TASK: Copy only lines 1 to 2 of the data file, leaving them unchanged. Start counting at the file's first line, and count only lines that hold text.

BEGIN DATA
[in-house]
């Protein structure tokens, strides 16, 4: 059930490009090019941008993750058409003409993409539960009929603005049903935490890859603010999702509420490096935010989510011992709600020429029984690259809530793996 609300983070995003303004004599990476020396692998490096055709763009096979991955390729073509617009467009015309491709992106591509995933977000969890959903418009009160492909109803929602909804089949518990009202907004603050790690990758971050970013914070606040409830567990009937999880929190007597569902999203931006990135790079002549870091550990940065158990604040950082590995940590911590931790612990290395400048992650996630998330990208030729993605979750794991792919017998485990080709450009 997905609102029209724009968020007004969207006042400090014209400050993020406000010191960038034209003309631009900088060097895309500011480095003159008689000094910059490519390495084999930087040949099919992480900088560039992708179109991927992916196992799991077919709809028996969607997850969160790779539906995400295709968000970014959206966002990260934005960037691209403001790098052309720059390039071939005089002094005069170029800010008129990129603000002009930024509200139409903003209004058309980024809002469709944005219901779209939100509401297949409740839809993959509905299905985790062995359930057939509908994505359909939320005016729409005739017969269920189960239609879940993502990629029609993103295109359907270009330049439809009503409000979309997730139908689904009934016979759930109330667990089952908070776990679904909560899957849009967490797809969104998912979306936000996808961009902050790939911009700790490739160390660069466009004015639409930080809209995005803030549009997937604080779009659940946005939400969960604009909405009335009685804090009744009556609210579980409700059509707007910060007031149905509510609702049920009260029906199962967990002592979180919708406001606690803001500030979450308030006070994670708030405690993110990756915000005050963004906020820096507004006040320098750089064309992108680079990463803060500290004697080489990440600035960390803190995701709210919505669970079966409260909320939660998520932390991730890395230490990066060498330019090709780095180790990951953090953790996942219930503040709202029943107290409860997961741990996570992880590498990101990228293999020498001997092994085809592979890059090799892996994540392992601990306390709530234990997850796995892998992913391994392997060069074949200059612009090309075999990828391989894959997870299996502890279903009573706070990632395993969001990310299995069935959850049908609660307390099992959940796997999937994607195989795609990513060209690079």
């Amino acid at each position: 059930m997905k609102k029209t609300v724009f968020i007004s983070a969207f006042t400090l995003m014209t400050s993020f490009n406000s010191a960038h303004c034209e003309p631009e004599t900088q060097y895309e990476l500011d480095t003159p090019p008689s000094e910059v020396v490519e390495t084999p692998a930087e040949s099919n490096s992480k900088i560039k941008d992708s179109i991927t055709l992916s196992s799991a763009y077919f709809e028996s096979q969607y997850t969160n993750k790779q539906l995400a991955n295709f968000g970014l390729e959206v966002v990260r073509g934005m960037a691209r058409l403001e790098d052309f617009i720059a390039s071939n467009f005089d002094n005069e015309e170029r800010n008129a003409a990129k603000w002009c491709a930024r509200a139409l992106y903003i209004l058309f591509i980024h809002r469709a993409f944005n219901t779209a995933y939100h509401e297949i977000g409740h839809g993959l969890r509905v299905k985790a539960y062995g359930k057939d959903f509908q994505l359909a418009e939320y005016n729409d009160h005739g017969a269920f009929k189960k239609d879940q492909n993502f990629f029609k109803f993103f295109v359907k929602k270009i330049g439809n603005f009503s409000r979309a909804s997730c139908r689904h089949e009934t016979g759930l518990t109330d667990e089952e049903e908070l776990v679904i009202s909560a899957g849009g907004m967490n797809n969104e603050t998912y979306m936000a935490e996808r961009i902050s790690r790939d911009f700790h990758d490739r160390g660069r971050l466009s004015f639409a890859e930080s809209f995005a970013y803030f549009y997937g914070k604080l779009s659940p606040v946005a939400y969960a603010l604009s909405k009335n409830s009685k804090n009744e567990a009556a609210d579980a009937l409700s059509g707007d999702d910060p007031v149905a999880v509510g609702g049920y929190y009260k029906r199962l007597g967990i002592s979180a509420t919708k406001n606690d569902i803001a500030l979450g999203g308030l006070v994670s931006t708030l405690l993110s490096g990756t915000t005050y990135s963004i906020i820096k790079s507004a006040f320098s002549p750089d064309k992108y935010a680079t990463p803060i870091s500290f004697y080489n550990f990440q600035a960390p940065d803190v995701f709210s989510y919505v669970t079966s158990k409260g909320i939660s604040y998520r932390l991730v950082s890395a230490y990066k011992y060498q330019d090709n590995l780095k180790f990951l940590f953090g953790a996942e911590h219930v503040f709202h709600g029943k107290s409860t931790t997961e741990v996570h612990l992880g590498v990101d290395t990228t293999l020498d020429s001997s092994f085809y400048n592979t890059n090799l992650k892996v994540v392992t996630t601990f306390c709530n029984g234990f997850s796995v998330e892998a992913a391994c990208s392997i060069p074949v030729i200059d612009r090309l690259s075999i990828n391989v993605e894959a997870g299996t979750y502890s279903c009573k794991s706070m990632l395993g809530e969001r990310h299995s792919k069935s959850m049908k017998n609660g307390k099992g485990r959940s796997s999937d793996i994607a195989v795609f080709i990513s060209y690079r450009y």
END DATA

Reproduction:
[in-house]
């Protein structure tokens, strides 16, 4: 059930490009090019941008993750058409003409993409539960009929603005049903935490890859603010999702509420490096935010989510011992709600020429029984690259809530793996 609300983070995003303004004599990476020396692998490096055709763009096979991955390729073509617009467009015309491709992106591509995933977000969890959903418009009160492909109803929602909804089949518990009202907004603050790690990758971050970013914070606040409830567990009937999880929190007597569902999203931006990135790079002549870091550990940065158990604040950082590995940590911590931790612990290395400048992650996630998330990208030729993605979750794991792919017998485990080709450009 997905609102029209724009968020007004969207006042400090014209400050993020406000010191960038034209003309631009900088060097895309500011480095003159008689000094910059490519390495084999930087040949099919992480900088560039992708179109991927992916196992799991077919709809028996969607997850969160790779539906995400295709968000970014959206966002990260934005960037691209403001790098052309720059390039071939005089002094005069170029800010008129990129603000002009930024509200139409903003209004058309980024809002469709944005219901779209939100509401297949409740839809993959509905299905985790062995359930057939509908994505359909939320005016729409005739017969269920189960239609879940993502990629029609993103295109359907270009330049439809009503409000979309997730139908689904009934016979759930109330667990089952908070776990679904909560899957849009967490797809969104998912979306936000996808961009902050790939911009700790490739160390660069466009004015639409930080809209995005803030549009997937604080779009659940946005939400969960604009909405009335009685804090009744009556609210579980409700059509707007910060007031149905509510609702049920009260029906199962967990002592979180919708406001606690803001500030979450308030006070994670708030405690993110990756915000005050963004906020820096507004006040320098750089064309992108680079990463803060500290004697080489990440600035960390803190995701709210919505669970079966409260909320939660998520932390991730890395230490990066060498330019090709780095180790990951953090953790996942219930503040709202029943107290409860997961741990996570992880590498990101990228293999020498001997092994085809592979890059090799892996994540392992601990306390709530234990997850796995892998992913391994392997060069074949200059612009090309075999990828391989894959997870299996502890279903009573706070990632395993969001990310299995069935959850049908609660307390099992959940796997999937994607195989795609990513060209690079």